The difference between these two situations is that, unlike Section 444D(1), Section 411(4) – which makes certain compromises or arrangements binding on creditors – does not qualify the extent to which creditors are bound.
While a DOCA may be approved by the creditors of the debtor at a meeting of creditors, a scheme of arrangement requires court approval.
3.12 Is any protection and/or priority afforded to the providers of new money in the context of restructuring proceedings (i.e. is "DIP financing" available)?
Part 5.3A of the Corporations Act (which deals with voluntary administration and DOCAs) provides a framework which allows the funding of companies in administration and specifies that administrators will be held personally liable for any funds borrowed. The administrator has a right of indemnity from the company for these funds which is secured by a statutory lien over circulating assets. However, the statutory lien does not take priority over existing secured creditors (unless they consent).
The same position applies to schemes, although there is no statutory framework for the provision of such ‘debtor-in-possession style' lending.
3.13 How do restructuring proceedings conclude?
A voluntary administration will conclude following the second creditors' meeting. At the second meeting, the creditors will vote to wind up the company, return the company to the control of the directors or enter into a DOCA, in all cases ending the voluntary administration.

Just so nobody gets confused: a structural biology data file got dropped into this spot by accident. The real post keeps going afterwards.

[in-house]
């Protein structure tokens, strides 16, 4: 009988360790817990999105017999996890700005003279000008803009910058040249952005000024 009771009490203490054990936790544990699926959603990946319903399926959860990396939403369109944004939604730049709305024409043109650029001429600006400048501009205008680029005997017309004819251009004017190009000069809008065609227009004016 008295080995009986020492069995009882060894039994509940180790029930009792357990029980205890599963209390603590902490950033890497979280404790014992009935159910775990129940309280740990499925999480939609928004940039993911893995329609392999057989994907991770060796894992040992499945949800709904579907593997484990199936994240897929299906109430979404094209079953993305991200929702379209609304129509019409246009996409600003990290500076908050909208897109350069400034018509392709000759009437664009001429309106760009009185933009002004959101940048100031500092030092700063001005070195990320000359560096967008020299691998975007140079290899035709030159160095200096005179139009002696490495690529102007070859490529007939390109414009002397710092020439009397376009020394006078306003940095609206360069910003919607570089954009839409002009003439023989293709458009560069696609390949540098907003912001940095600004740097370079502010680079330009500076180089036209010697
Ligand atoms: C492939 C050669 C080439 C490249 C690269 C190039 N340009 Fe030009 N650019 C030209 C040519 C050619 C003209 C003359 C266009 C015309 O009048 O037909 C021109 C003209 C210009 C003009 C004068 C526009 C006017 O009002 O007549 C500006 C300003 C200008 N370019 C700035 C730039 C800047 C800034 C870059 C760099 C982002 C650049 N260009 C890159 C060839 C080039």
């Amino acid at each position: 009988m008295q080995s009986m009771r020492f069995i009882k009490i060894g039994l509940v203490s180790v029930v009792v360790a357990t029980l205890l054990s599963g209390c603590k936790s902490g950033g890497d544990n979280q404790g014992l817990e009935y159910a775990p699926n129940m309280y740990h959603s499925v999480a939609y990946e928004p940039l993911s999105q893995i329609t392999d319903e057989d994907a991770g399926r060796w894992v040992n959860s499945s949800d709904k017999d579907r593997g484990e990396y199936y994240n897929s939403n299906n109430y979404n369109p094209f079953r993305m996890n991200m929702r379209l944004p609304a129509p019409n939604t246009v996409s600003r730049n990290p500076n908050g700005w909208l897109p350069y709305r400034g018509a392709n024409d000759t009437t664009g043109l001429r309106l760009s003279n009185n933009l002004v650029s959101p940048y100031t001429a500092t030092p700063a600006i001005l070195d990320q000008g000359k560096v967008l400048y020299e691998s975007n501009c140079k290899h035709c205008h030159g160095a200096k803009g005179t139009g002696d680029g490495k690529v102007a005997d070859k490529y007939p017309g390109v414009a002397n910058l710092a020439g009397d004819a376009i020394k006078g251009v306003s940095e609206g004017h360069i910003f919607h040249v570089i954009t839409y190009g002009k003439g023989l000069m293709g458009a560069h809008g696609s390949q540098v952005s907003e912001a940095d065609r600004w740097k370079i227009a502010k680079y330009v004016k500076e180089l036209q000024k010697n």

A DOCA will typically conclude when each creditor has been paid its dividend from the DOCA fund. Once the final payment is made, the company will usually be returned to the control of the directors or, if the purpose of the DOCA was to transfer the assets of the company to another company, it will be wound up.
Schemes will generally conclude shortly after they are implemented, which occurs after the second court hearing in which the court authorises the company to enter into a scheme previously approved by the requisite classes of creditors.
4.1 What types of insolvency proceeding are available in your jurisdiction, and what are the benefits and drawbacks of each?
In Australia, where an insolvent company is unable to come to agreement with its creditors through a restructuring process, it can be wound up through a creditors' voluntary liquidation or a compulsory liquidation. These processes are largely identical and are both governed by the Corporations Act, with the key difference being the party initiating the appointment (discussed further in question 4.2). The liquidation process provides an orderly mechanism for the preservation, realisation and distribution of the assets of the debtor in the order prescribed by the Corporations Act. A liquidator is empowered to investigate the conduct of the affairs of the company prior to his or her appointment and set aside certain antecedent transactions to recover assets for the benefit of the debtor's creditors.